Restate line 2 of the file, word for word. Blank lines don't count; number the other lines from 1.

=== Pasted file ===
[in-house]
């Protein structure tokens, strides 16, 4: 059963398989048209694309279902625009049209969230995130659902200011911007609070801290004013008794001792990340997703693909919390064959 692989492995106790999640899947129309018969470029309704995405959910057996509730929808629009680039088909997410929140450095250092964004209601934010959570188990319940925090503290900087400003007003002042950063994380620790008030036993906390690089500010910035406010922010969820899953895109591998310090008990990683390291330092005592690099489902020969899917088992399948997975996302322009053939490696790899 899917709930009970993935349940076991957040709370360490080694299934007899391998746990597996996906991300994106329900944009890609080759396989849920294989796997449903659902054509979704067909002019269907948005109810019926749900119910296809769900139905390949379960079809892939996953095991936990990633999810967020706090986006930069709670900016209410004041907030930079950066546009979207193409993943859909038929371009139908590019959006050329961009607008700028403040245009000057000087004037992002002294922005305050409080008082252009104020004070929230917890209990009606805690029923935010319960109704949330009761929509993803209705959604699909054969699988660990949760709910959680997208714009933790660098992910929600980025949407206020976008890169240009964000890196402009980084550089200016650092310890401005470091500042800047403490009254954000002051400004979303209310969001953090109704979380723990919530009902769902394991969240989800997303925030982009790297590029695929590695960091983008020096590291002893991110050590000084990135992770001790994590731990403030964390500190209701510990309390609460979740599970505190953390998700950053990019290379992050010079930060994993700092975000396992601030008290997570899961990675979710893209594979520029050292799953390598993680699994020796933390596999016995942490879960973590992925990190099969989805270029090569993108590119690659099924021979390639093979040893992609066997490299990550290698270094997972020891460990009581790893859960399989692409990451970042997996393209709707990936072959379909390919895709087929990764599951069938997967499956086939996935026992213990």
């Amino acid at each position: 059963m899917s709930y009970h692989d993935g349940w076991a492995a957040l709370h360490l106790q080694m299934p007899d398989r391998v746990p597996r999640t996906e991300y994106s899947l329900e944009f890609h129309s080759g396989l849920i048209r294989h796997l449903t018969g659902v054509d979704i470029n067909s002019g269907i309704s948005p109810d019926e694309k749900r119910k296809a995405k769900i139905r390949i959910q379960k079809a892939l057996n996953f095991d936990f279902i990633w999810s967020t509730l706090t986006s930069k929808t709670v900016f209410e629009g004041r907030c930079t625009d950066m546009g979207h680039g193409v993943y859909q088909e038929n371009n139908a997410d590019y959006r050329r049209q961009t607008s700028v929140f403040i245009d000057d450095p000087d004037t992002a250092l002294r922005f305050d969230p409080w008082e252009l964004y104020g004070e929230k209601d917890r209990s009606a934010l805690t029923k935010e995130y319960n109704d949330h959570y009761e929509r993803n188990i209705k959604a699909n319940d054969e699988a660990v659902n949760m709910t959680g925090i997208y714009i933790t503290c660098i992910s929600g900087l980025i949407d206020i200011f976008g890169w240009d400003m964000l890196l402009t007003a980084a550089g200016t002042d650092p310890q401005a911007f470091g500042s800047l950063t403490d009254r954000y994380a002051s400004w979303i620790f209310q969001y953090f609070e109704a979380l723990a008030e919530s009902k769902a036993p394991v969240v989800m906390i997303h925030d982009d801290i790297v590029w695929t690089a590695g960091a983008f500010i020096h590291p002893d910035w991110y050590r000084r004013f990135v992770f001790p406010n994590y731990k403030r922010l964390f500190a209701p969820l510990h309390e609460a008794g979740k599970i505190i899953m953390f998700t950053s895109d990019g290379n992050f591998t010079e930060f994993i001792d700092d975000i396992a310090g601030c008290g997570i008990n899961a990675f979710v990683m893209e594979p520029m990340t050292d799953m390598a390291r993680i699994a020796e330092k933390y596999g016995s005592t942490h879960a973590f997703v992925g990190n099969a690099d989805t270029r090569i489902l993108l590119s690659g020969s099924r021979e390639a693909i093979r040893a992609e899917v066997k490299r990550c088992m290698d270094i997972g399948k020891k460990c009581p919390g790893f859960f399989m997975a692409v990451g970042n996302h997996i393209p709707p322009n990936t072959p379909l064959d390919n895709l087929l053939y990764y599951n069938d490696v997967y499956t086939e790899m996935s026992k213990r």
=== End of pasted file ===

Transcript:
């Protein structure tokens, strides 16, 4: 059963398989048209694309279902625009049209969230995130659902200011911007609070801290004013008794001792990340997703693909919390064959 692989492995106790999640899947129309018969470029309704995405959910057996509730929808629009680039088909997410929140450095250092964004209601934010959570188990319940925090503290900087400003007003002042950063994380620790008030036993906390690089500010910035406010922010969820899953895109591998310090008990990683390291330092005592690099489902020969899917088992399948997975996302322009053939490696790899 899917709930009970993935349940076991957040709370360490080694299934007899391998746990597996996906991300994106329900944009890609080759396989849920294989796997449903659902054509979704067909002019269907948005109810019926749900119910296809769900139905390949379960079809892939996953095991936990990633999810967020706090986006930069709670900016209410004041907030930079950066546009979207193409993943859909038929371009139908590019959006050329961009607008700028403040245009000057000087004037992002002294922005305050409080008082252009104020004070929230917890209990009606805690029923935010319960109704949330009761929509993803209705959604699909054969699988660990949760709910959680997208714009933790660098992910929600980025949407206020976008890169240009964000890196402009980084550089200016650092310890401005470091500042800047403490009254954000002051400004979303209310969001953090109704979380723990919530009902769902394991969240989800997303925030982009790297590029695929590695960091983008020096590291002893991110050590000084990135992770001790994590731990403030964390500190209701510990309390609460979740599970505190953390998700950053990019290379992050010079930060994993700092975000396992601030008290997570899961990675979710893209594979520029050292799953390598993680699994020796933390596999016995942490879960973590992925990190099969989805270029090569993108590119690659099924021979390639093979040893992609066997490299990550290698270094997972020891460990009581790893859960399989692409990451970042997996393209709707990936072959379909390919895709087929990764599951069938997967499956086939996935026992213990």